Merged in symbolism

A different kind of design process

Merged in symbolism

Symbolism taking physical form

I have started working on my stage costume for the first live appearance with V-kaos. First up is a brooch or pendant for a necklace that I will embroider on black cloth with silver thread and then stabilize with a piece of wood or metal on the back.

I’m using a combination of alchemy symbols associated with parts of my lyrics and some Celtic/Viking aesthetics as a starting point. So far I have just made a few simple sketches and let my mind float around freely on different ideas. For once I’m taking the time to just sit and ponder over book illustrations and let the mind make up different associations, rather than forcing something or going for an obvious solution used thousands of times before. Yes, symbols carry a specific value, but I find it’s something that you should also play with. Push the boundaries a bit. Make people ask what you really mean. Question the inherent value of each of the elements you put together. If you look at the history of symbols, so many of them have changed their meaning over the years. That’s very important to remember.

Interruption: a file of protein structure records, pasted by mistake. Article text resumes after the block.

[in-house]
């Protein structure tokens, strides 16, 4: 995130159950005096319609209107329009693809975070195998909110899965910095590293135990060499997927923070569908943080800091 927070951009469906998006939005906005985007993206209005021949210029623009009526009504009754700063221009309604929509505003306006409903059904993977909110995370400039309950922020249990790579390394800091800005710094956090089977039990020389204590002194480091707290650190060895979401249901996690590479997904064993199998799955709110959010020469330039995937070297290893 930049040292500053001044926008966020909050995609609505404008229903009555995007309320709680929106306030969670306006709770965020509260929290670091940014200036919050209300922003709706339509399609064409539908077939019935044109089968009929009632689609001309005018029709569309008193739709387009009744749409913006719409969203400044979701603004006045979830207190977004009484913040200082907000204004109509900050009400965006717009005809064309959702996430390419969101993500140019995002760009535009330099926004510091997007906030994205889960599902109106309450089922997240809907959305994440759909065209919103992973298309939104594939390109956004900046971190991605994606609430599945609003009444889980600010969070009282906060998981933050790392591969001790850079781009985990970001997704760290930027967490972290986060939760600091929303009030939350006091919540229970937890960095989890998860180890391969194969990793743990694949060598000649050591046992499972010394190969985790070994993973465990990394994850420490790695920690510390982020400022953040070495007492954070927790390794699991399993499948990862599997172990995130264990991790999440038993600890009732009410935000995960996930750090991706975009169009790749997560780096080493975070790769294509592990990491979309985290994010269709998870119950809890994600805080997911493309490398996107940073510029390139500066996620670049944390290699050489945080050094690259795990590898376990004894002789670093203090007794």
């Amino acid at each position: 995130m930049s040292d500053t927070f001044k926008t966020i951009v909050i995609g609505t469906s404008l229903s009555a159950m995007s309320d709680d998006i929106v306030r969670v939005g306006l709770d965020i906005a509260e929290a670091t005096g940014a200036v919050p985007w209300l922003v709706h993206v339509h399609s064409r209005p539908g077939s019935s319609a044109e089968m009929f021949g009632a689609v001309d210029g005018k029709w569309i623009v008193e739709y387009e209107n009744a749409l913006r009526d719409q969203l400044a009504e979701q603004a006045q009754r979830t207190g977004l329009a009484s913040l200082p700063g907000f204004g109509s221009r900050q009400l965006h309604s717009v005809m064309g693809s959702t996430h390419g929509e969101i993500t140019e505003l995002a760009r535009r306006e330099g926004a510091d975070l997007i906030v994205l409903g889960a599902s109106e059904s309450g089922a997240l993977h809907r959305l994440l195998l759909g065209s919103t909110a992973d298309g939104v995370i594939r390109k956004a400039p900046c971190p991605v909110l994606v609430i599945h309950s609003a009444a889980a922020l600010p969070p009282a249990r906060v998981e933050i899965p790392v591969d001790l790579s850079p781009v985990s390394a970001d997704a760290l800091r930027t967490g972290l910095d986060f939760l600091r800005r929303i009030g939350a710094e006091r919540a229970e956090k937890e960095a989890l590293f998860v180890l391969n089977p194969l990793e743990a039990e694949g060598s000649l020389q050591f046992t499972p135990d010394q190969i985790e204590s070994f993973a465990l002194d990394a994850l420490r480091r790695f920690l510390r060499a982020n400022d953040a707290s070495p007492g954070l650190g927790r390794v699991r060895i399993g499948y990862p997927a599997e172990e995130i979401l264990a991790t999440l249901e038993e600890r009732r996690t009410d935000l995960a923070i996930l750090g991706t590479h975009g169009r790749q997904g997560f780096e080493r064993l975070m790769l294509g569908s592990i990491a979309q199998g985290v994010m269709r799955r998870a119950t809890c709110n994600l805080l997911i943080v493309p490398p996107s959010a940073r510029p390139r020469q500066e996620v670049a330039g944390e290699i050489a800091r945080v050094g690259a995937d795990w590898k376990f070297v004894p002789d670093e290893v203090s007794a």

Messy sketches
I have also written down a full list of the materials I will need for the full costume. During the next days I will finish this design, draw up a proper template, go buy some silver thread and then get going with the embroidery. It shouldn’t take too long once I have the design ready.

There will be other forms of symbolism woven into the whole dress and accessories but this is where I wanted to start – a centerpiece to put my focus on while working out the other details.

I will show some of the work I’m doing on this costume here in the blog, but the final result will only be shown in its whole during the event. It’s quite a project I’m taking on here, but it’s something I’ve wanted to do for several years. Now is the time to get going.
Alchemy symbols

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About Veronica (166 Articles)
Veronica is the founder of With one foot in the past and one in the future she takes inspiration from older aesthetics and ideas to apply them in updated form today. She is passionate about teaching timeless skills and believes that the world needs more polymaths.

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